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Marine Ecology Progress Series

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MEPS 162:287-299 (1998)  -  doi:10.3354/meps162287

Winter distribution and possible migration routes of humpback whales Megaptera novaeangliae in the southwest Indian Ocean

P. B. Best1,*, K. P. Findlay1,**, K. Sekiguchi1,***, V. M. Peddemors2, B. Rakotonirina3, A. Rossouw1, D. Gove4

1Mammal Research Institute, Whale Unit (University of Pretoria), c/o S. A. Museum, PO Box 61, Cape Town, 8000 South Africa
2Natal Sharks Board, Private Bag 2, Umhlanga, Kwazulu-Natal, 4320 South Africa
3Institut Halieutique et des Sciences Marines, Université de Toliara, Madagascar
4Dept of Biological Sciences, University of Eduardo Mondlane, PO Box 257, Maputo, Mozambique
Present addresses:
**Oceanography Dept, University of Cape Town, Rondebosch, 7700 South Africa
***450 Ka'anini Circle, Hilo, Hawaii 96720, USA

The distribution and seasonality of humpback whales Megaptera novaeangliae in the southwest Indian Ocean are investigated from a number of sources. These include sighting and acoustic data collected on shore-based surveys on the African coast and from dedicated ship-based surveys in the coastal waters of Mozambique, Madagascar, across the Mozambique Channel and along the Madagascar Ridge, plus aerial sighting data from the Durban (South Africa) whaling ground, historical catch data by 10 d period for whaling operations at Durban, Linga Linga (Mozambique) and Madagascar, and incidental sightings data from a research ship and transiting merchant vessel. Three principal migratory routes are proposed. The first ('East African') strikes and leaves the African coast at least as far west as Knysna (23° E). The number and timing of peak abundances at Durban, Cape Vidal (South Africa) and Linga Linga suggest that this migration continues as far as central Mozambique, where abundance peaked in the first 10 d of August, and is slower and more protracted on the way south than on the way north. The second route ('Madagascar Ridge') supplies the coast of Madagascar directly from the south, probably via the Madagascar Ridge. The seasonality of catches in modern whaling in southern Madagascar implies that this migration proceeds somewhat further north, and one nineteenth-century whaling ground was on the northeastern coast of Madagascar at 15°30'S. The existence of the third migratory route ('Central Mozambique Channel') is based principally on the discovery of singing humpback whales in the centre of the Mozambique Channel in July/August and September, separate from contemporary singers on the continental shelves of Mozambique and Madagascar. The winter destination of this route may be the Comores Islands and Aldabra, where there have been a number of recent sightings.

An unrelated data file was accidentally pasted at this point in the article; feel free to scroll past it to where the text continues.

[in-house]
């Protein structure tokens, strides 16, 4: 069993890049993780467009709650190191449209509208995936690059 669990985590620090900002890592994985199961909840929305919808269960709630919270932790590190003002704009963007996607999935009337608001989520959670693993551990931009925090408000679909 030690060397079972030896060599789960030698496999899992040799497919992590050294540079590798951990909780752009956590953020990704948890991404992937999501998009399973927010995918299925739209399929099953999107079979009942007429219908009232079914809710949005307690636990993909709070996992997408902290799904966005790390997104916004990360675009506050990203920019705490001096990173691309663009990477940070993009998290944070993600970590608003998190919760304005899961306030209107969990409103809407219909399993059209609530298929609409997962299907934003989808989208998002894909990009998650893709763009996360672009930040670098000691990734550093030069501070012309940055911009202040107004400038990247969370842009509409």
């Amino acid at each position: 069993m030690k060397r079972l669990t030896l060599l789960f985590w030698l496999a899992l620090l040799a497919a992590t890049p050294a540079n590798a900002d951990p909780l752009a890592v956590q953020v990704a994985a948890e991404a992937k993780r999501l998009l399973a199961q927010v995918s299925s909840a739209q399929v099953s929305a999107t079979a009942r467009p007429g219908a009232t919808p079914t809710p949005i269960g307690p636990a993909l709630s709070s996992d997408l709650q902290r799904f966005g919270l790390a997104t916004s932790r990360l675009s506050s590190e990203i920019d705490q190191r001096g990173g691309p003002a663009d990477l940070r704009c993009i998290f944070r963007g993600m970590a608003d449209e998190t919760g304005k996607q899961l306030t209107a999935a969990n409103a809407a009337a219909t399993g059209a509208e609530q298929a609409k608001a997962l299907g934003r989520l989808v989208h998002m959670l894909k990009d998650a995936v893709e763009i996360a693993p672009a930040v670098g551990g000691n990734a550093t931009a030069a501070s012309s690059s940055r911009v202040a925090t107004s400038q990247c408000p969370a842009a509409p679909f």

Humpback whale · Migration · Indian Ocean

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